Friday Film Review: A Dangerous Method


After many missteps and thwarted plans, I finally got to see A Dangerous Method. I don’t know how accurate it was–though it seemed so– but to watch Freud and Jung working together, fencing with each other’s ideas and techniques, is intriguing. History usually sets them in direct opposition to each other–and they saw themselves that way as well after their infamous break–but I see them as simply taking and following two different paths. Jung deals with humanity at large, with myths and archetypes; Freud with the individual, with the conscious and the sub-conscious.

The film is marvelous, hinting at what Jung is about to discover, what he begins to question about Freud; marvelous with Sabina Spielrien talking about anima and animus to Jung, arguing eros and thanatos with Freud; and ominous with the small undertones of the fomenting friction between Jewishness and Aryanism: Wagner’s Siegfried and Spielrien’s Judaism, Jung’s dream of an apocalypse coming from the north and washing Europe with blood, Freud’s concern that his work will be disparaged as the perversity of Jewish doctors.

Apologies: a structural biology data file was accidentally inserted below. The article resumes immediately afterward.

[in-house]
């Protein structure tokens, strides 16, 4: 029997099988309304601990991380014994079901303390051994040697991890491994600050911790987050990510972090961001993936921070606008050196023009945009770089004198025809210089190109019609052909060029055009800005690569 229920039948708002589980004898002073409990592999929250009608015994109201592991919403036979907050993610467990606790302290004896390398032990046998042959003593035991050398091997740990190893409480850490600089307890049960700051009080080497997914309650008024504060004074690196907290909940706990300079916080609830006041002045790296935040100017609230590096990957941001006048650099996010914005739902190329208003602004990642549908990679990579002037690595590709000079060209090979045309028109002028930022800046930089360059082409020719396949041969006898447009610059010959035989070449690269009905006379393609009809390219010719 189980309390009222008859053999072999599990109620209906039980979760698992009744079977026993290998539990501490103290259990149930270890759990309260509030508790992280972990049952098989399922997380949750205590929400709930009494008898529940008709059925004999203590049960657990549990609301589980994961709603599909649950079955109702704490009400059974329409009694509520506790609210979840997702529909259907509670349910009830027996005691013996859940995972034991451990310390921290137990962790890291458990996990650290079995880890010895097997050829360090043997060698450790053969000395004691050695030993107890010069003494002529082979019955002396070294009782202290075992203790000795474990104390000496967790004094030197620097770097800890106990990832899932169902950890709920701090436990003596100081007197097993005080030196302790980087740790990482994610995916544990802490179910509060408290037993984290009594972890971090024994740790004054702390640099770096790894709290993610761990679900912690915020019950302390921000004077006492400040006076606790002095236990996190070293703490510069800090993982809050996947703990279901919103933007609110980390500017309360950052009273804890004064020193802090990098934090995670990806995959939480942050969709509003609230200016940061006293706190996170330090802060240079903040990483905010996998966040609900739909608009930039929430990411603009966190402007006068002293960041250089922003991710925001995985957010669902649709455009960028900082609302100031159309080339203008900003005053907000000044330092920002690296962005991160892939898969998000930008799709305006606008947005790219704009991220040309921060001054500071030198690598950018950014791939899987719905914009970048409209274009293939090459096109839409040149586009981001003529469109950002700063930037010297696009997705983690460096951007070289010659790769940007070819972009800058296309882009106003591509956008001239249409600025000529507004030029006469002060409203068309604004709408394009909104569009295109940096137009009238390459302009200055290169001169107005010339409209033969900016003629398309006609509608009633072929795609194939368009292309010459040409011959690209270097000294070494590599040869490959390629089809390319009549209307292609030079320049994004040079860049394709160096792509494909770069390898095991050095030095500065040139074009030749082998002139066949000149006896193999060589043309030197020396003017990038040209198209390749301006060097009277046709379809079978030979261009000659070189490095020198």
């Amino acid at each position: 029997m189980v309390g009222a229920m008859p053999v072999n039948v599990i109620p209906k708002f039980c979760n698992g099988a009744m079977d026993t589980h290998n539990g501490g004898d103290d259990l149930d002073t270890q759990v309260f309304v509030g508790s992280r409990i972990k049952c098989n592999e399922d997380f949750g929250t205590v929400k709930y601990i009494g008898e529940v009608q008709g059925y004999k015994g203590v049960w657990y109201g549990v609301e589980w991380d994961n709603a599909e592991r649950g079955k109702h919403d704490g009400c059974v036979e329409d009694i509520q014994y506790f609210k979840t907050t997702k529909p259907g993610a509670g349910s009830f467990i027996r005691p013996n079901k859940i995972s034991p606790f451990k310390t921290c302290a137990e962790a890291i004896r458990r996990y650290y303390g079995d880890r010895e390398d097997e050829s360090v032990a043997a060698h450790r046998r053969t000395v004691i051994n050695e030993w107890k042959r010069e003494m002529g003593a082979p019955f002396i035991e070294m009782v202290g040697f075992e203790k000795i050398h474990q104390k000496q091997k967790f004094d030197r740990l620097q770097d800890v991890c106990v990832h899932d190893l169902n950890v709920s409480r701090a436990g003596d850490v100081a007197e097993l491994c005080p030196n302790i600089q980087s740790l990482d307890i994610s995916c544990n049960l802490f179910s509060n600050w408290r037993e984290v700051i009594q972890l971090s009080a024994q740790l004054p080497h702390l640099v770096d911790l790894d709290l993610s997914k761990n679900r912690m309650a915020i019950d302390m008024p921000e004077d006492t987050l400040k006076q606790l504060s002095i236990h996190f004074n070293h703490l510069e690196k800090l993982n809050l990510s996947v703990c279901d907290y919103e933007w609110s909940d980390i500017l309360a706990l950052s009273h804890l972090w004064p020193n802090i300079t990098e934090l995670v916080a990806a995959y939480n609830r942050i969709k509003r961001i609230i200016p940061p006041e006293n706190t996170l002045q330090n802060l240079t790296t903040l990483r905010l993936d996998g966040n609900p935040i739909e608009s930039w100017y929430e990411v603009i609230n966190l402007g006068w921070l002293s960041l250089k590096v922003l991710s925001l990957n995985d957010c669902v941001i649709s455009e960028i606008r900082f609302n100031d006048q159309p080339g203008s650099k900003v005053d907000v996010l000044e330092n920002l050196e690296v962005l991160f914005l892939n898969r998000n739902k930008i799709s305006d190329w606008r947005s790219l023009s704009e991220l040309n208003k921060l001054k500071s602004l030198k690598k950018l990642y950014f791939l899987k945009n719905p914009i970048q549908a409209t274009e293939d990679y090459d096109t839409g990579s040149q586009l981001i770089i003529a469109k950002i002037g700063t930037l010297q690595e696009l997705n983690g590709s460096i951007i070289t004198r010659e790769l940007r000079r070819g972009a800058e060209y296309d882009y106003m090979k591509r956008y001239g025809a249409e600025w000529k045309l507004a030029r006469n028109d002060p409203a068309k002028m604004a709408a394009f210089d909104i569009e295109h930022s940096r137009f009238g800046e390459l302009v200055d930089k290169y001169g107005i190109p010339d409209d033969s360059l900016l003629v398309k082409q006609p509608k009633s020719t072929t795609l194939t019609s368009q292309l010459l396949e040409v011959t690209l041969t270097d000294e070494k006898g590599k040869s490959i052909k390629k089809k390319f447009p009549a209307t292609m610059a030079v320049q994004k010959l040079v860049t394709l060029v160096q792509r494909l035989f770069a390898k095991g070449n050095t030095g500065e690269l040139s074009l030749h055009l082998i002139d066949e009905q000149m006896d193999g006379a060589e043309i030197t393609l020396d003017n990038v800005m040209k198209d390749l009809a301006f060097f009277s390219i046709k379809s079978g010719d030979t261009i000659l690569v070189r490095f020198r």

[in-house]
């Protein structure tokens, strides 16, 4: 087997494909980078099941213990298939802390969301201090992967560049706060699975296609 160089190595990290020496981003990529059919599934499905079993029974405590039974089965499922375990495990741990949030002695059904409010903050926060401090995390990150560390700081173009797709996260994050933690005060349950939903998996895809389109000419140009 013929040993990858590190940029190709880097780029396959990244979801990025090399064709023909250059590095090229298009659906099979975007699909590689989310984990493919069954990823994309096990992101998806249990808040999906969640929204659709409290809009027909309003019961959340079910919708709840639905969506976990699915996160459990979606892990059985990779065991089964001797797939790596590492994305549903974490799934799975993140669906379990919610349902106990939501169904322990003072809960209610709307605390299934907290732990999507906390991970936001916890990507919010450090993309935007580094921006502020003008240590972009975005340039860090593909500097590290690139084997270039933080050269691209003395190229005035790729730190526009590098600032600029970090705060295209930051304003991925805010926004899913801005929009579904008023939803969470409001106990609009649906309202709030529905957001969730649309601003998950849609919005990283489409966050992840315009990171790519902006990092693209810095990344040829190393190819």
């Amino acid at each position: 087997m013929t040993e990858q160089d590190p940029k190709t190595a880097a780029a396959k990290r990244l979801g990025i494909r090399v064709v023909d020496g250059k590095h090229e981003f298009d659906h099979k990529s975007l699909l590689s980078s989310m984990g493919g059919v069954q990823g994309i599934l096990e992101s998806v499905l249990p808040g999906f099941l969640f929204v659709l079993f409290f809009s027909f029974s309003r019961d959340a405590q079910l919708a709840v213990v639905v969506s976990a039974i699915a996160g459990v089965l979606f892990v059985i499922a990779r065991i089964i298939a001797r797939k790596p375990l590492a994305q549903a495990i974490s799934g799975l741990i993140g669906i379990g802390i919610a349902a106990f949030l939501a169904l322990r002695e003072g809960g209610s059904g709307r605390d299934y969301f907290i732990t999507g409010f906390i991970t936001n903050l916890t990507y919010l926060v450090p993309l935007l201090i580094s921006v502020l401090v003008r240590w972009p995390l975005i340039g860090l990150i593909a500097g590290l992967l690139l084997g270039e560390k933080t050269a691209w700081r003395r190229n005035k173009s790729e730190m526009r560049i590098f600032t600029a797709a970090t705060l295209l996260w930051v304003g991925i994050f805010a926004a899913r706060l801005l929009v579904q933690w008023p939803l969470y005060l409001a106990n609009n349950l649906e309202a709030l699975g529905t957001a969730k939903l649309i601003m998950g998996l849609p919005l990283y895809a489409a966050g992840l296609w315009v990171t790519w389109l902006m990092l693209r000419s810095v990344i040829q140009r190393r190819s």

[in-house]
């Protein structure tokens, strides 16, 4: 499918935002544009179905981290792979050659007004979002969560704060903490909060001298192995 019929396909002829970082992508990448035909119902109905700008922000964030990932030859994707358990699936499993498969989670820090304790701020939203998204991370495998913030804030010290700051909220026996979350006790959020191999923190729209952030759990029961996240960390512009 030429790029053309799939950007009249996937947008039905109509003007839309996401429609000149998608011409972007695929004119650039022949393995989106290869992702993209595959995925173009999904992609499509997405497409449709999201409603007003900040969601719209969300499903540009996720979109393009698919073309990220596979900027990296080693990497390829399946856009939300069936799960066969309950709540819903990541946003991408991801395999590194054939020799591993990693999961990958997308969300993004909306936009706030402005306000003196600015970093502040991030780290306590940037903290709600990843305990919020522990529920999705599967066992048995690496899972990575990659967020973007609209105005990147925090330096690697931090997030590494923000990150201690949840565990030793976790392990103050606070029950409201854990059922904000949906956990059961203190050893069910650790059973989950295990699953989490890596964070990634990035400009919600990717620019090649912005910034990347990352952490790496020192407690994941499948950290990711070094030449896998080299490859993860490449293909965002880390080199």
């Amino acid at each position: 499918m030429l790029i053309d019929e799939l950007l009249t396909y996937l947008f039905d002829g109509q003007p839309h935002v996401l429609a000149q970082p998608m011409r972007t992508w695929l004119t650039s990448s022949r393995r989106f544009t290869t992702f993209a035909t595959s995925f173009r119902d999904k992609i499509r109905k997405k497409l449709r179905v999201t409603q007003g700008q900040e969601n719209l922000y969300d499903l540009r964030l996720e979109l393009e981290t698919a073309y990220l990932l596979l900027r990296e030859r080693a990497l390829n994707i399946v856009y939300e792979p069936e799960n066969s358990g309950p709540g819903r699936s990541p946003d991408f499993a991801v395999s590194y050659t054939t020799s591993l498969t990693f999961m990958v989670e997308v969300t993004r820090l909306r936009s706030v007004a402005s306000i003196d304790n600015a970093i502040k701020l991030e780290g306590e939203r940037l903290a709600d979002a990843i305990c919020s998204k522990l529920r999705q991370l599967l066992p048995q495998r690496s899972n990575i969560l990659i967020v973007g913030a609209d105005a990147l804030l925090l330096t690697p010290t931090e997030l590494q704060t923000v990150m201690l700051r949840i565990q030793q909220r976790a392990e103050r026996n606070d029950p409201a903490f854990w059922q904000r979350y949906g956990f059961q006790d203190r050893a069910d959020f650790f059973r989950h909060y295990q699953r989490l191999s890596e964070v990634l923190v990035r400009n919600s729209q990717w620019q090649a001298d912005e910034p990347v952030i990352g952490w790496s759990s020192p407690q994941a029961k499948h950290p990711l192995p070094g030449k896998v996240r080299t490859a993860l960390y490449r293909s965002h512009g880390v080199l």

Jung, it seems, had to break with Freud, just as the son has to break with the father. In fact, Jung’s father complex with Freud seemed quite evident. Although we are dealing with a film and the demands of drama and a story-arc, Jung seems much more fragile than I had imagined. The film ends with his seeming quite shattered–which historically he was–but it was still surprising to see such a towering figure so broken.

All in all, I loved it…and it is sending me to find the book it was based on by John Kerr, plus anything at all on Sabina Spielrien–a relatively forgotten figure in the beginnings of psychoanalysis.


3 thoughts on “Friday Film Review: A Dangerous Method

  1. Good review. The performances are good, even though Knightley may be over-acting quite a bit, and it looks great, but the film also just feels like a series of vignettes with no real feeling or drama to it. Basically what I’m trying to say was that I was bored and this story just never really got off the ground.

    • Hey. Sorry for the delay in replying to,your comment. Your comment had initially gone into my spam file which I do not check regularly. I agree with you about Knightley, particularly in the beginning when her madness was most disruptive. However in my subsequent readings there is mention of her protruding jaw/chin during her “seizures,” though I don’t know how much was won or lost, with this film, in this attempt at authenticity. The Freud/Jung relationship has long been an amateur fascination of mine which is perhaps why I reacted so to the movie.

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